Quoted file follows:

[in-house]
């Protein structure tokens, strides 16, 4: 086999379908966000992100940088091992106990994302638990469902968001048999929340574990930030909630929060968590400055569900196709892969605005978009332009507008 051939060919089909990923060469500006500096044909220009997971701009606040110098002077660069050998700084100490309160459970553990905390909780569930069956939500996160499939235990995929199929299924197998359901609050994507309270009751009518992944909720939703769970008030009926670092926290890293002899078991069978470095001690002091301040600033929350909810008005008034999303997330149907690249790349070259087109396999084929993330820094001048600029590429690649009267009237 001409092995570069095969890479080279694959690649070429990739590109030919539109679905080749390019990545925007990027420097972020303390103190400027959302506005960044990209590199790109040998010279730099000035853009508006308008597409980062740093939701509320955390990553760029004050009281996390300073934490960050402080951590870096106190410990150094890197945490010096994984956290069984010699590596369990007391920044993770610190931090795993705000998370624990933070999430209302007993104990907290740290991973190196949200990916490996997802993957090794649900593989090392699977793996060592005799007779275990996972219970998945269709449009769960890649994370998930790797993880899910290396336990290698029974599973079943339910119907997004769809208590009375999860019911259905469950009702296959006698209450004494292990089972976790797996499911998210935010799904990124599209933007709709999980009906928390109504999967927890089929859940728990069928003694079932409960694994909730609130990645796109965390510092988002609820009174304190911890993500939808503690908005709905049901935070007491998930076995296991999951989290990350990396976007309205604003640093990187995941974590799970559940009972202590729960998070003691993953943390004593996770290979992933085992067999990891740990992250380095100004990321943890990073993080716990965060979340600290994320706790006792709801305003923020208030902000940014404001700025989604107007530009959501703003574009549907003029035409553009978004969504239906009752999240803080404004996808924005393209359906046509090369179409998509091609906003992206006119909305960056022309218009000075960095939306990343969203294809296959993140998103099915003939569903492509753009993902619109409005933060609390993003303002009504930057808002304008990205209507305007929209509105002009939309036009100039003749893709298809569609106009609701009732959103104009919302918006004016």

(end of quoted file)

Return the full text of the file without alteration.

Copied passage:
[in-house]
């Protein structure tokens, strides 16, 4: 086999379908966000992100940088091992106990994302638990469902968001048999929340574990930030909630929060968590400055569900196709892969605005978009332009507008 051939060919089909990923060469500006500096044909220009997971701009606040110098002077660069050998700084100490309160459970553990905390909780569930069956939500996160499939235990995929199929299924197998359901609050994507309270009751009518992944909720939703769970008030009926670092926290890293002899078991069978470095001690002091301040600033929350909810008005008034999303997330149907690249790349070259087109396999084929993330820094001048600029590429690649009267009237 001409092995570069095969890479080279694959690649070429990739590109030919539109679905080749390019990545925007990027420097972020303390103190400027959302506005960044990209590199790109040998010279730099000035853009508006308008597409980062740093939701509320955390990553760029004050009281996390300073934490960050402080951590870096106190410990150094890197945490010096994984956290069984010699590596369990007391920044993770610190931090795993705000998370624990933070999430209302007993104990907290740290991973190196949200990916490996997802993957090794649900593989090392699977793996060592005799007779275990996972219970998945269709449009769960890649994370998930790797993880899910290396336990290698029974599973079943339910119907997004769809208590009375999860019911259905469950009702296959006698209450004494292990089972976790797996499911998210935010799904990124599209933007709709999980009906928390109504999967927890089929859940728990069928003694079932409960694994909730609130990645796109965390510092988002609820009174304190911890993500939808503690908005709905049901935070007491998930076995296991999951989290990350990396976007309205604003640093990187995941974590799970559940009972202590729960998070003691993953943390004593996770290979992933085992067999990891740990992250380095100004990321943890990073993080716990965060979340600290994320706790006792709801305003923020208030902000940014404001700025989604107007530009959501703003574009549907003029035409553009978004969504239906009752999240803080404004996808924005393209359906046509090369179409998509091609906003992206006119909305960056022309218009000075960095939306990343969203294809296959993140998103099915003939569903492509753009993902619109409005933060609390993003303002009504930057808002304008990205209507305007929209509105002009939309036009100039003749893709298809569609106009609701009732959103104009919302918006004016």